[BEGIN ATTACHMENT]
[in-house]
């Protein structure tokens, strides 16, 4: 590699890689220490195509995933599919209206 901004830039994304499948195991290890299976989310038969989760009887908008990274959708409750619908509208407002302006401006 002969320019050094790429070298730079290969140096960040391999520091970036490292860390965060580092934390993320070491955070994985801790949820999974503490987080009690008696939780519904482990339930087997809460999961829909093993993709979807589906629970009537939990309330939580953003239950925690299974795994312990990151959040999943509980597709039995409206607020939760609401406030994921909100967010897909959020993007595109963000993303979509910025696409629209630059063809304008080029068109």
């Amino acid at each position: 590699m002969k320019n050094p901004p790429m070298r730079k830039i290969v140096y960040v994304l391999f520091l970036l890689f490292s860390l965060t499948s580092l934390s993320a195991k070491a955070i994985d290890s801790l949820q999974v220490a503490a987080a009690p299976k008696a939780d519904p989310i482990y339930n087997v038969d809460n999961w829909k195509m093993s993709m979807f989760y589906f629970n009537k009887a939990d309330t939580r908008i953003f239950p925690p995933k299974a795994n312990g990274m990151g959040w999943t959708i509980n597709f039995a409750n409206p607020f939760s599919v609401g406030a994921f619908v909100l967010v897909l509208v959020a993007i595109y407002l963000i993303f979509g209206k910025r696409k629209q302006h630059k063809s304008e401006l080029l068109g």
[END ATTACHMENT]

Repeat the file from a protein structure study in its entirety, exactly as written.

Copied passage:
[in-house]
């Protein structure tokens, strides 16, 4: 590699890689220490195509995933599919209206 901004830039994304499948195991290890299976989310038969989760009887908008990274959708409750619908509208407002302006401006 002969320019050094790429070298730079290969140096960040391999520091970036490292860390965060580092934390993320070491955070994985801790949820999974503490987080009690008696939780519904482990339930087997809460999961829909093993993709979807589906629970009537939990309330939580953003239950925690299974795994312990990151959040999943509980597709039995409206607020939760609401406030994921909100967010897909959020993007595109963000993303979509910025696409629209630059063809304008080029068109």
């Amino acid at each position: 590699m002969k320019n050094p901004p790429m070298r730079k830039i290969v140096y960040v994304l391999f520091l970036l890689f490292s860390l965060t499948s580092l934390s993320a195991k070491a955070i994985d290890s801790l949820q999974v220490a503490a987080a009690p299976k008696a939780d519904p989310i482990y339930n087997v038969d809460n999961w829909k195509m093993s993709m979807f989760y589906f629970n009537k009887a939990d309330t939580r908008i953003f239950p925690p995933k299974a795994n312990g990274m990151g959040w999943t959708i509980n597709f039995a409750n409206p607020f939760s599919v609401g406030a994921f619908v909100l967010v897909l509208v959020a993007i595109y407002l963000i993303f979509g209206k910025r696409k629209q302006h630059k063809s304008e401006l080029l068109g």